The Happy Path to Modern C++

“Show the readers everything, tell them nothing.”
― Ernest Hemingway

Considering all the C++ job offers that I’ve received over the last couple of months, it looks like modern C++ (any C++ release beyond C++03) is picking up momentum, especially in embedded systems. Why embedded systems? I think it’s because C++ has always put a lot of emphasis on efficiency and thus the features offered by C++11 and C++14 not only simplify a programmer’s life but also stand a good chance of yielding more performant code. Now that C++11 and C++14 are supported by almost all contemporary compilers, there’s no reason to hold back anymore.

Alas, reading standard documents or even books on the subject is no fun. While the idea behind new features is usually easy to grasp, there are often intricacies that dim a feature’s shine. Clearly, studying books and learning about subtleties is necessary at some point, but isn’t there an accelerated way to get started (or motivated)?

Now there is, at least that’s my goal with this new project that I’ve created: The Happy Path to Modern C++. The idea is to tackle modern C++ by example not by text; that is, by code snippets that demonstrate the beauty of language features, not their nitty-gritty details.

Every code snippet can be compiled and run in a debugger to explore its behavior. Thus familiarizing (and experimenting) with modern C++ language features should be painless (maybe even fun?).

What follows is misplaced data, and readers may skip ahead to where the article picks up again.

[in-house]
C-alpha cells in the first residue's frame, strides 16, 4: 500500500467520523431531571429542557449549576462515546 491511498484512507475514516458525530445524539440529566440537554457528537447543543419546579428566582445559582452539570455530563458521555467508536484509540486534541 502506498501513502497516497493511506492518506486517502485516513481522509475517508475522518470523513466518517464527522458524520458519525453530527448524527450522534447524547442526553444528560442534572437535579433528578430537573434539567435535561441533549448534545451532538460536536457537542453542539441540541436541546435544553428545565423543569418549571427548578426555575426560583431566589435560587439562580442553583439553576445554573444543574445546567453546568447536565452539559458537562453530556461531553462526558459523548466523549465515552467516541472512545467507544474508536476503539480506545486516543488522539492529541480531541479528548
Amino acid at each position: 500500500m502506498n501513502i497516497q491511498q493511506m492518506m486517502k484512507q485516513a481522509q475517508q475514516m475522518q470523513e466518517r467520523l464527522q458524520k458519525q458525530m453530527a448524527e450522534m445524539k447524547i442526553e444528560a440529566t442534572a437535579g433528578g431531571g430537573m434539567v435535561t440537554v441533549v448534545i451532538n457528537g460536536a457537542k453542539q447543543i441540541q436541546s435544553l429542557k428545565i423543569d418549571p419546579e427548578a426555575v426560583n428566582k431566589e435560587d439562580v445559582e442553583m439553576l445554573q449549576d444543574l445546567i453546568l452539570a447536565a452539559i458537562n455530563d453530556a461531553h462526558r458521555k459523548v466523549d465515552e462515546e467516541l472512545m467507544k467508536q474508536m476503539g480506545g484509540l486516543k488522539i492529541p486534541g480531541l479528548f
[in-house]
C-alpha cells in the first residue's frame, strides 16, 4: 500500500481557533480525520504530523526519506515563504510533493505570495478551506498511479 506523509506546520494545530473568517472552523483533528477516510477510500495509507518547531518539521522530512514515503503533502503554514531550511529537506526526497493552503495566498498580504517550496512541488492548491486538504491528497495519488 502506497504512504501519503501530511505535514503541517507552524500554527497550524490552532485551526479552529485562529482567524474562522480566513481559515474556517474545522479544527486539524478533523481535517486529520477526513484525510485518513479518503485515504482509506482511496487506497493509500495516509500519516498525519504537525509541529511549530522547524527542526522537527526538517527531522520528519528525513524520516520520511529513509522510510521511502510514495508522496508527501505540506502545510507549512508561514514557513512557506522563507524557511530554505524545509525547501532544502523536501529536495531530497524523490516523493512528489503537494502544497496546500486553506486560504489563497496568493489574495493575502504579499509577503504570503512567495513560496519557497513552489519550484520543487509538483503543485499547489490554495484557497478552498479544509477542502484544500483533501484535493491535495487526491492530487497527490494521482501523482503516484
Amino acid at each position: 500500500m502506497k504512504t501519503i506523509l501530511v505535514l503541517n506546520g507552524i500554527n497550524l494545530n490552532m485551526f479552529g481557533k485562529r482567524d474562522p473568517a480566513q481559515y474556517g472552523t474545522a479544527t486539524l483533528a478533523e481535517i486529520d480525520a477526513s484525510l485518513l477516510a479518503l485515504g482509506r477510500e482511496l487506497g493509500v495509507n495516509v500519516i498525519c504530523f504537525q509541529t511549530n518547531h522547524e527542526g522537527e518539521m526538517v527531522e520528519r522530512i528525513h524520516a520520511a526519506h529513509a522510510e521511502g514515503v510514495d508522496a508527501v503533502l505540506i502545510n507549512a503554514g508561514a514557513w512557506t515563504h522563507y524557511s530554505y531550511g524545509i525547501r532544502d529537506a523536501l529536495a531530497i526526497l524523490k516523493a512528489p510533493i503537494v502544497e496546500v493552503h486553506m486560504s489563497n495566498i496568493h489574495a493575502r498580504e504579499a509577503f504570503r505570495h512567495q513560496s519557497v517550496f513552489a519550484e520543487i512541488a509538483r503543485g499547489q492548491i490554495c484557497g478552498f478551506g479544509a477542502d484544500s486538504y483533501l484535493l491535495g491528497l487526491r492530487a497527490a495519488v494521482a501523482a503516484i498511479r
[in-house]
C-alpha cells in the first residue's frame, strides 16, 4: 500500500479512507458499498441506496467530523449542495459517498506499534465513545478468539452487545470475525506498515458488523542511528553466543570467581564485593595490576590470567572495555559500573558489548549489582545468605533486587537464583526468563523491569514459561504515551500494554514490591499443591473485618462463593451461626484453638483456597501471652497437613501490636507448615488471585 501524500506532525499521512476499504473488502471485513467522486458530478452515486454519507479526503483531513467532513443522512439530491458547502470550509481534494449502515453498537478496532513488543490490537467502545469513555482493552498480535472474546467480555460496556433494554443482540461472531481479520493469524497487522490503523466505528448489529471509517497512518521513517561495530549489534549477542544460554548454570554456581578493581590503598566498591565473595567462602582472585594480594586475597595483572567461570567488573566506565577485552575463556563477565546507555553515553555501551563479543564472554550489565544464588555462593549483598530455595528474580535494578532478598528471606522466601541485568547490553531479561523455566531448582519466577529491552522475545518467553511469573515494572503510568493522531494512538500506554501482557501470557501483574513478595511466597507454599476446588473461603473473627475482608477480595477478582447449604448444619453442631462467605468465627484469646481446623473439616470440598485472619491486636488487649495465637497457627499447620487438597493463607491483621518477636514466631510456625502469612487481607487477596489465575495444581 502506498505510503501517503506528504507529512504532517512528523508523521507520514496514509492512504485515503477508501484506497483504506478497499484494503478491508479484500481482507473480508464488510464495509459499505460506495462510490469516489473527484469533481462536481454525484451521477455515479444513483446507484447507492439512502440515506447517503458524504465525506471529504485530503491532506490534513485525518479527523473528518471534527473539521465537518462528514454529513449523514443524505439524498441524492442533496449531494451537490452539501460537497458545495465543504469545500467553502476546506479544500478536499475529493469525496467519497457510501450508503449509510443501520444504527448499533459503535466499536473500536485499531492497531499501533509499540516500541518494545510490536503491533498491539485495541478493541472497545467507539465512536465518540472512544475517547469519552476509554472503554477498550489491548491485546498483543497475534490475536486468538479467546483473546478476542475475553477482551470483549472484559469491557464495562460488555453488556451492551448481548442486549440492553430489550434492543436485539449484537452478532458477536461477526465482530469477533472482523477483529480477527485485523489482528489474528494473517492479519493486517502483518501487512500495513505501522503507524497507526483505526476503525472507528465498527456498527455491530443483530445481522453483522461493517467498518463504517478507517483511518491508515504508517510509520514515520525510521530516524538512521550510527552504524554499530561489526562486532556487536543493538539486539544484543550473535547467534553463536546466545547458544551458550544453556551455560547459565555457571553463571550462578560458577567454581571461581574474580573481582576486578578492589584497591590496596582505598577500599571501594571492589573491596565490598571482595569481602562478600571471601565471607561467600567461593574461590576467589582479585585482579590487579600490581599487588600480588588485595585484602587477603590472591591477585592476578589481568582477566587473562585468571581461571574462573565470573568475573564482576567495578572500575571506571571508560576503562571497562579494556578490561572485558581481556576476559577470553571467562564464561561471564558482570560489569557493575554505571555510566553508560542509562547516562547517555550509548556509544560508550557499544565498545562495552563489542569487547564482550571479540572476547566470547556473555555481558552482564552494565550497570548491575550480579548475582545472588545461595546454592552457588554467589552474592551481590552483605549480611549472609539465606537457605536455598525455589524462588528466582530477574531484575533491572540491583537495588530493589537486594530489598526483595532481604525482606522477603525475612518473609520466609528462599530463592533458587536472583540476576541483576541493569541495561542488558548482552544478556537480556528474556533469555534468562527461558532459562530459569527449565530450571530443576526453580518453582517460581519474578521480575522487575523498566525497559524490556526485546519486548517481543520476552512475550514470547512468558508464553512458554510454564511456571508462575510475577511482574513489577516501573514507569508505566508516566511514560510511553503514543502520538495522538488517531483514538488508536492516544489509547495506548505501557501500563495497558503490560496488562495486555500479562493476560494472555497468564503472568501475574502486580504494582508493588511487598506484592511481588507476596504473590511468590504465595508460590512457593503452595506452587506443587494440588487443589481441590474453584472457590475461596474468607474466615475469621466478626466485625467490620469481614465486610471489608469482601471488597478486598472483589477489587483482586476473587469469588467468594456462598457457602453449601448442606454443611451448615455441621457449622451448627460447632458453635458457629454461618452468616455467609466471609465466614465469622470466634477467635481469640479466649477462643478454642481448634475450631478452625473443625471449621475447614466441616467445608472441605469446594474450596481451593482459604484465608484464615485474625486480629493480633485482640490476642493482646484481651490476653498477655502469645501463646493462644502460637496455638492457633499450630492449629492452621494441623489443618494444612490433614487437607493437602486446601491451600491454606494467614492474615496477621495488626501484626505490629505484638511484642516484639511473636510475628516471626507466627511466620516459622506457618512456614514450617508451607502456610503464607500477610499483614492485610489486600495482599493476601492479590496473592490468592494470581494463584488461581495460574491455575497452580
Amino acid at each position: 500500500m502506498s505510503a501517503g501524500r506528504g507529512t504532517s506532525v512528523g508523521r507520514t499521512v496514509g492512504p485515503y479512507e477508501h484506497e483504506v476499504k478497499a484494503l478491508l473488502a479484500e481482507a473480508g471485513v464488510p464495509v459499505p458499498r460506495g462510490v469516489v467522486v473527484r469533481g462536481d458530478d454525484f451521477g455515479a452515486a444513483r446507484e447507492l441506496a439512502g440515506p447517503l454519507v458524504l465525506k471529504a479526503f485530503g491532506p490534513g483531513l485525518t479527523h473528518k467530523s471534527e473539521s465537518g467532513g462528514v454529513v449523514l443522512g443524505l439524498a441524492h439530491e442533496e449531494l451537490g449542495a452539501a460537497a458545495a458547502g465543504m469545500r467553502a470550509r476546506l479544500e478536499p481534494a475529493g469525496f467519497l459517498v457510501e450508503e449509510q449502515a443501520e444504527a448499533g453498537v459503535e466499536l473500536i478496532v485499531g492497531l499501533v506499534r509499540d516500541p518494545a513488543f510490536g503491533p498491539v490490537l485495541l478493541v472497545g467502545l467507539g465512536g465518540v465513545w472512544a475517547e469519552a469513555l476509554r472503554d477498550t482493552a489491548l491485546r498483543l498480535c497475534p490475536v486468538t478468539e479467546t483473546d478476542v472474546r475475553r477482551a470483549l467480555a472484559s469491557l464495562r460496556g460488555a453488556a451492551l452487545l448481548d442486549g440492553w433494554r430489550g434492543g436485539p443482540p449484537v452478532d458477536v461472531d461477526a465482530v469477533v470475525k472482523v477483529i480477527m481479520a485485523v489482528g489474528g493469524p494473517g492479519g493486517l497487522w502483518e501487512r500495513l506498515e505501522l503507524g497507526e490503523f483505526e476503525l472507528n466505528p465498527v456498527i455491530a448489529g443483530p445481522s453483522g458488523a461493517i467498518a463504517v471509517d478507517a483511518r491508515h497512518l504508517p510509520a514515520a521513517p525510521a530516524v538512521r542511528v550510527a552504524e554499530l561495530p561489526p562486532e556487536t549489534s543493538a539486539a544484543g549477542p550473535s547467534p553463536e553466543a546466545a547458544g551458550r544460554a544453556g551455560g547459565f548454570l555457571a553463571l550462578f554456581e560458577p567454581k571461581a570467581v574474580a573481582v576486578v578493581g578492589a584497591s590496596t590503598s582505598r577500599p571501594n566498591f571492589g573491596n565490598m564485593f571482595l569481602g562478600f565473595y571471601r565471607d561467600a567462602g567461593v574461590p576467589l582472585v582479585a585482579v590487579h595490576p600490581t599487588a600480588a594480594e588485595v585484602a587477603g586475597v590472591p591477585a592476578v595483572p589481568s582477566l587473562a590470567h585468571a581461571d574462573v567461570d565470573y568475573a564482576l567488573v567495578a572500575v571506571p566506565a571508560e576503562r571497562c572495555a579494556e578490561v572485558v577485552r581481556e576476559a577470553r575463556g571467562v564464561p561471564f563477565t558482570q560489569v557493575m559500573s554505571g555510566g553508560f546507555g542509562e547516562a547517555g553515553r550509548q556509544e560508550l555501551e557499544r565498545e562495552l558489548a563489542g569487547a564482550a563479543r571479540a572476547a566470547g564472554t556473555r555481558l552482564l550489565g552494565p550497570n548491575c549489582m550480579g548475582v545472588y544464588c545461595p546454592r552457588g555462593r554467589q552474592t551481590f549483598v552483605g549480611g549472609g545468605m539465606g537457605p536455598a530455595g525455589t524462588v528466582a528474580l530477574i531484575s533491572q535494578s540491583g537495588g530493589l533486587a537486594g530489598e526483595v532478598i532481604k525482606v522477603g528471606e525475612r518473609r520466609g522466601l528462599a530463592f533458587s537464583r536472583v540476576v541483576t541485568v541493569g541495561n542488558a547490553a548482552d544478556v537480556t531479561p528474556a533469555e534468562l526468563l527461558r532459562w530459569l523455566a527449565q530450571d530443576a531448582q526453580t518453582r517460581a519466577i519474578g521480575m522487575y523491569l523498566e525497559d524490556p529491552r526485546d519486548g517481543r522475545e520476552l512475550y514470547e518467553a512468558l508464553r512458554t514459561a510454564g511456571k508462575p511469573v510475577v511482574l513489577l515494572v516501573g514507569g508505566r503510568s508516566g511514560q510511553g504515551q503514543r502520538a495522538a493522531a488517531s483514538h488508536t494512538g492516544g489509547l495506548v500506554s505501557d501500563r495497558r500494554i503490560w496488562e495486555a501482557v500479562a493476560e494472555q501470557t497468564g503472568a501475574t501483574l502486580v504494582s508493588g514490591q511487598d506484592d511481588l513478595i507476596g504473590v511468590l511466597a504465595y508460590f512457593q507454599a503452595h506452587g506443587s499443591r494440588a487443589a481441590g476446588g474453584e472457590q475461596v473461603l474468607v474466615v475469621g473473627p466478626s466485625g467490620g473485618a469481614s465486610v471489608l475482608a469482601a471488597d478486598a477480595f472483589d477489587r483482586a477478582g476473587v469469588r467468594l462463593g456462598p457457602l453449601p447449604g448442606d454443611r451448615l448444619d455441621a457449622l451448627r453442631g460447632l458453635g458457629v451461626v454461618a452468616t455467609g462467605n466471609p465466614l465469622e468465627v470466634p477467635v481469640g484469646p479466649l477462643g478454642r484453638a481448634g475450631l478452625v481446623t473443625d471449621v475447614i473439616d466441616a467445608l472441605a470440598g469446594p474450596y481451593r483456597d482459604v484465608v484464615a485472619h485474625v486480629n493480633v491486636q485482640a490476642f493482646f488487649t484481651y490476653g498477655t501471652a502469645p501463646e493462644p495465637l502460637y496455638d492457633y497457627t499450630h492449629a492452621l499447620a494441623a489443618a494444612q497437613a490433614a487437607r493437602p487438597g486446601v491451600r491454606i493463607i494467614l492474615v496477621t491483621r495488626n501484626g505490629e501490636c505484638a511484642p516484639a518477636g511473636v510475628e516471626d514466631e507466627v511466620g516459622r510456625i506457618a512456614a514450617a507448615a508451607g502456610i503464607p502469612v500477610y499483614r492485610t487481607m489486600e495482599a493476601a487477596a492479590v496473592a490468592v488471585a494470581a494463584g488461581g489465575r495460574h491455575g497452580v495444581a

Let me show you what I mean. The following snippet (which is part of cpp11/01_core_features/core_features.cpp) introduces range-based for-loops:

Just go to cpp11/01_core_features and execute

to compile the code and

to run it.

With this set-up, it’s easy to toy around: just uncomment the line in ‘test_range_based_for_loops’ that constitutes a syntax error (the line that attempts to modify the read-only variable), rerun make and see what happens. Contrast this hands-on approach with the (fine) documentation on cppreference.com, which is exact and comprehensive (and ten times more readable than the official language standardese), but nevertheless intimidating for beginners.

Be aware that you are looking at work in progress. My aim of this first release was to cover most of C++11 and C++14 core language features as well features pertaining to classes. Obviously, a lot is still missing, like

– Const expressions
– Variadic templates
– Lambdas
– Concurrency
– Move semantics
– Regexps

Contributions to this project are more than welcome, just send me your pull requests. Please keep in mind that the overall goal is to have crisp code examples that capture the essence of features, not the ugly corner cases. When in doubt, leave it out, keep it simple, keep it beautiful.

Pointers in C: Part VI, Faking ‘restrict’

Pointers in C